Paul Raven

Search For Tomorrow Discussion Thread

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CBS had moved the show around to different timeslots and the show had gone through many different styles and regimes. Schmering said CBS felt the show was a "dinosaur." They replaced it with Capitol, which didn't last the decade. Then B&B, which has been more successful because of Y&R than because of itself.

I wonder if CBS ever regretted cancelling the show, given some of the erosion their lineup underwent later on. And Mary Stuart lived another 20 years, Larry Haines for another 25 years (using the time of the CBS cancellation), so with a proper overhaul, with Jo still in a good role, the show could have run for a long time.

I also believe that P&G was unhappy with the move to the 2:30 slot instead of the historic 12:30 slot they had enjoyed for 30 years.

I've heard two stories over the years over SFT's performance in that 2:30 slot--one that SFT failed miserably, the other than SFT saw its ratings rise but P&G was still miffed over losing out on the 12:30 slot.

Carl's right, too many style changes too. Look at 1978-1982. We go from the Corringtons who are credited with modernizing the show to Harding Lemay to Gary Tomlin. In four years with other writers in between! Perhaps if SFT had found a stabilizing writer over a long period of time in the 70s like the Dobsons on GL, Slesar on Edge, Lemay on AW etc. I mean by 1982 the characters which Peter Simon, Courtney Sherman and Morgan Fairchild had played had been long forgotten about, even though the Phillips had been pivotal in the mid-70s!

CBS had moved the show around to different timeslots and the show had gone through many different styles and regimes. Schmering said CBS felt the show was a "dinosaur." They replaced it with Capitol, which didn't last the decade. Then B&B, which has been more successful because of Y&R than because of itself.

I wonder if CBS ever regretted cancelling the show, given some of the erosion their lineup underwent later on. And Mary Stuart lived another 20 years, Larry Haines for another 25 years (using the time of the CBS cancellation), so with a proper overhaul, with Jo still in a good role, the show could have run for a long time.

I also believe that P&G was unhappy with the move to the 2:30 slot instead of the historic 12:30 slot they had enjoyed for 30 years.

I've heard two stories over the years over SFT's performance in that 2:30 slot--one that SFT failed miserably, the other than SFT saw its ratings rise but P&G was still miffed over losing out on the 12:30 slot.

Carl's right, too many style changes too. Look at 1978-1982. We go from the Corringtons who are credited with modernizing the show to Harding Lemay to Gary Tomlin. In four years with other writers in between! Perhaps if SFT had found a stabilizing writer over a long period of time in the 70s like the Dobsons on GL, Slesar on Edge, Lemay on AW etc. I mean by 1982 the characters which Peter Simon, Courtney Sherman and Morgan Fairchild had played had been long forgotten about, even though the Phillips had been pivotal in the mid-70s!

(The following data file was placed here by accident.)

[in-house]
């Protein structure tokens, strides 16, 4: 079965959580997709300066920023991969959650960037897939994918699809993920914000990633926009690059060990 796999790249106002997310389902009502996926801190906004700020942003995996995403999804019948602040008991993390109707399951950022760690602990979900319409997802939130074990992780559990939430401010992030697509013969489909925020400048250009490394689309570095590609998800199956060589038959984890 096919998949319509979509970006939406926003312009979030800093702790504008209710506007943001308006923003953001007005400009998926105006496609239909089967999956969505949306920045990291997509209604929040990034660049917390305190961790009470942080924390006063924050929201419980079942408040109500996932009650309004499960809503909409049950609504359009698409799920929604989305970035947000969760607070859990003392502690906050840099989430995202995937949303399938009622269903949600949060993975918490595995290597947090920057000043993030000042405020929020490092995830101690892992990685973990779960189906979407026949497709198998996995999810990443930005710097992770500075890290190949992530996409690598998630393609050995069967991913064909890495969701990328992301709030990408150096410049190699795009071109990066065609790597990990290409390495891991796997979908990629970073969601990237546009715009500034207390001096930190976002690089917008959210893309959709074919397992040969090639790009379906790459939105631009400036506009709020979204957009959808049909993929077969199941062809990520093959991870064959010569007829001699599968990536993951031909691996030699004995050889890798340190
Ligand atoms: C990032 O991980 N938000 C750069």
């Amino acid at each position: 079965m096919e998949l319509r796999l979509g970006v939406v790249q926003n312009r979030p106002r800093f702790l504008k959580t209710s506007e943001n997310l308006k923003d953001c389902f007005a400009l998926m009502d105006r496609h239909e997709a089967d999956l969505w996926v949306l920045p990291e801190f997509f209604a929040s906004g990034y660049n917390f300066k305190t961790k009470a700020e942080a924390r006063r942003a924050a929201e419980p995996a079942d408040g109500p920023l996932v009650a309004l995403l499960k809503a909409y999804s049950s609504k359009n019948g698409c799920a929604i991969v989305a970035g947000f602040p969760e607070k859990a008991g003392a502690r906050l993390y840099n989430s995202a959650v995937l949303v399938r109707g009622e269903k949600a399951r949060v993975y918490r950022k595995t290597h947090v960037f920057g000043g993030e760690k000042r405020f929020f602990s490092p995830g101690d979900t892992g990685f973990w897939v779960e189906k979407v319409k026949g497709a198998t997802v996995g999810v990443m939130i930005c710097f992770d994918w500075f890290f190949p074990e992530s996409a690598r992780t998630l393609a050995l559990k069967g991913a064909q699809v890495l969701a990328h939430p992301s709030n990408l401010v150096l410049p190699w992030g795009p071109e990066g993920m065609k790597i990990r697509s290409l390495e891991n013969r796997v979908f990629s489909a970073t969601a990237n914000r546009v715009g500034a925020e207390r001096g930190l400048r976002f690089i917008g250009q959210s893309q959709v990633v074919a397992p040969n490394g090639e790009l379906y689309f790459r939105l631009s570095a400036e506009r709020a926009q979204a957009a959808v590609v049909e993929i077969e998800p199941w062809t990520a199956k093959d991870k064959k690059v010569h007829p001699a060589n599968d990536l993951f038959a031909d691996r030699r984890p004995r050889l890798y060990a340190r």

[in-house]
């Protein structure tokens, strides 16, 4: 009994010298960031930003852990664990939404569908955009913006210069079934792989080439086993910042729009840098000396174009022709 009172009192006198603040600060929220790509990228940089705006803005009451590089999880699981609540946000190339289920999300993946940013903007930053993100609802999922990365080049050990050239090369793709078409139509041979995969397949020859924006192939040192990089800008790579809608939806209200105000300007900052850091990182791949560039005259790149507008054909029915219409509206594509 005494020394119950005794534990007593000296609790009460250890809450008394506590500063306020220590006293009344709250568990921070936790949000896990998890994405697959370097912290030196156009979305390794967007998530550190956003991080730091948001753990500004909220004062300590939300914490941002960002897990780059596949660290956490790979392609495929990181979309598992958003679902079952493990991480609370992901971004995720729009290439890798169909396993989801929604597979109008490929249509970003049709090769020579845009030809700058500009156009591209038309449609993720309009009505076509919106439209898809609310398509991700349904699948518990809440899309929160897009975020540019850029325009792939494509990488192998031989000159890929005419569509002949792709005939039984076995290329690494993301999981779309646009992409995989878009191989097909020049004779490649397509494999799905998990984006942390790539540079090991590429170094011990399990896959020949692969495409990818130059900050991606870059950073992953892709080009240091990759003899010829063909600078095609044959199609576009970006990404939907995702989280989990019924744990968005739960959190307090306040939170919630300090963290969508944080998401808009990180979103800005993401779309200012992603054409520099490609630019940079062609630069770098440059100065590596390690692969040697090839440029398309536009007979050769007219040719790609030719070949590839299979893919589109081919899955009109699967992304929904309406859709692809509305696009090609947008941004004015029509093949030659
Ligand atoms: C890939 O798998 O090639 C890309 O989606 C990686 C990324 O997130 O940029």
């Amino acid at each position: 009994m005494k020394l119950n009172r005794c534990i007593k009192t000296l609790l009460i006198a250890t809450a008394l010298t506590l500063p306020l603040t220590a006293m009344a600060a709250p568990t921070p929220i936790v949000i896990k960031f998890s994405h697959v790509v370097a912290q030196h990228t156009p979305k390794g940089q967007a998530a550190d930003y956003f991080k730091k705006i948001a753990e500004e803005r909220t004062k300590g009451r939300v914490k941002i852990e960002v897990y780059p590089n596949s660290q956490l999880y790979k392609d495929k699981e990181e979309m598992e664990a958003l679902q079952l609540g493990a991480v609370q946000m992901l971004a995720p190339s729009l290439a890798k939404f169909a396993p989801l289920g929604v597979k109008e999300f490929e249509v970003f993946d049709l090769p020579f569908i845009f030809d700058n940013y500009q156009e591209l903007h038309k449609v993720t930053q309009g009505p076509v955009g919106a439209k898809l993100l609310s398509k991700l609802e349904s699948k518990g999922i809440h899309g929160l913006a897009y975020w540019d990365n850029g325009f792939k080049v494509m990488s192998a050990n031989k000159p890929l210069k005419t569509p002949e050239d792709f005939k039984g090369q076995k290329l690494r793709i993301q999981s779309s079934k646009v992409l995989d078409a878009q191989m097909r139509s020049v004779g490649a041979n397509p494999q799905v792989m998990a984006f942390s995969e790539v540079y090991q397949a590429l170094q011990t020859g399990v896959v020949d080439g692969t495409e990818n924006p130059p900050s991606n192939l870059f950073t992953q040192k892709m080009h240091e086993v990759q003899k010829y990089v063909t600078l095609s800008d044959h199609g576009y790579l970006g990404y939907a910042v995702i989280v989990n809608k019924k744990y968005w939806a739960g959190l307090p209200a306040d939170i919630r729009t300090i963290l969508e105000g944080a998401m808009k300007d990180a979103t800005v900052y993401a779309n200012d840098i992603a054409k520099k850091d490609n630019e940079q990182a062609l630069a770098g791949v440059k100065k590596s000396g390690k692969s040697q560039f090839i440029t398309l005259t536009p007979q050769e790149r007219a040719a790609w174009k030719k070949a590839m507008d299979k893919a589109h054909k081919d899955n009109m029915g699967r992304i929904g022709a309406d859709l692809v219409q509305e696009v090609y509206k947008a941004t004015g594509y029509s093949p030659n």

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"The Eerie Truth Behind Search’s Occult Phenomenon!"

by Diana Whitley

Rona Barrett’s Daytimers August 1979 Search For Tomorrow has introduced the world of the occult to daytime viewers. Dark Shadows came close but in a highly stylized, Gothic manner complete with vampires and

eerie effects. However, Search is treating it in a realistic manner, devoid of anything sensational or "gimmicky." The writers and producers painstakingly researched their

material, and have a psychic, Alexander Murray, to advise them.

"The intent is to realistically show the kinds of things that do happen, and to work them out in a story in a metaphysically correct way," Alex explained.

Alex is a gentle, cheerful young man with a good sense of humor. Nonetheless. He is one of New York’s foremost people in the field, and his credentials include over 30 trance sessions at the United Nations, an extensive international clientele, and a busy schedule as a lecturer, teacher, and seminar reader. He has also been the subject of research projects for the American Society for Psychical Research, successfully demonstrating clairvoyance, out-of-body experiences, psychokinesis, and the banishing of poltergeist phenomenon.

Finding Mr. Murray was production coordinator Bonnie Bogand’s job. She was to locate someone who was well versed in all aspects of the occult to be a consultant on the staff.

"I started at the occult bookstores. I went to the two biggest ones in New York, and spent a couple of hours at each. I was so intrigued by all the reading material there is on the subject I surrounded myself on the floor with books and read them until the manager finally came over and said I couldn’t read them there!

"The big problem was to find someone that was serious," she continued. "There are rip offs in every field, and the occult is certainly no exception. We wanted to treat this very seriously, and not as a gimmick to get more viewers, so we didn’t want any sensationalism," she explained.

"The second problem was to find someone articulate, possibly with a flair for drama, who could relate well to the writers, directors, and actors, because this person was going to be involved every step of the way. He would help with the specifics, such as the technique that a psychic would use in reading tarot cards or giving a séance—gestures, incantations, whether or not her eyes would be closed. He would be involved in anything to do with the physicality of what happens, such as lighting or costuming.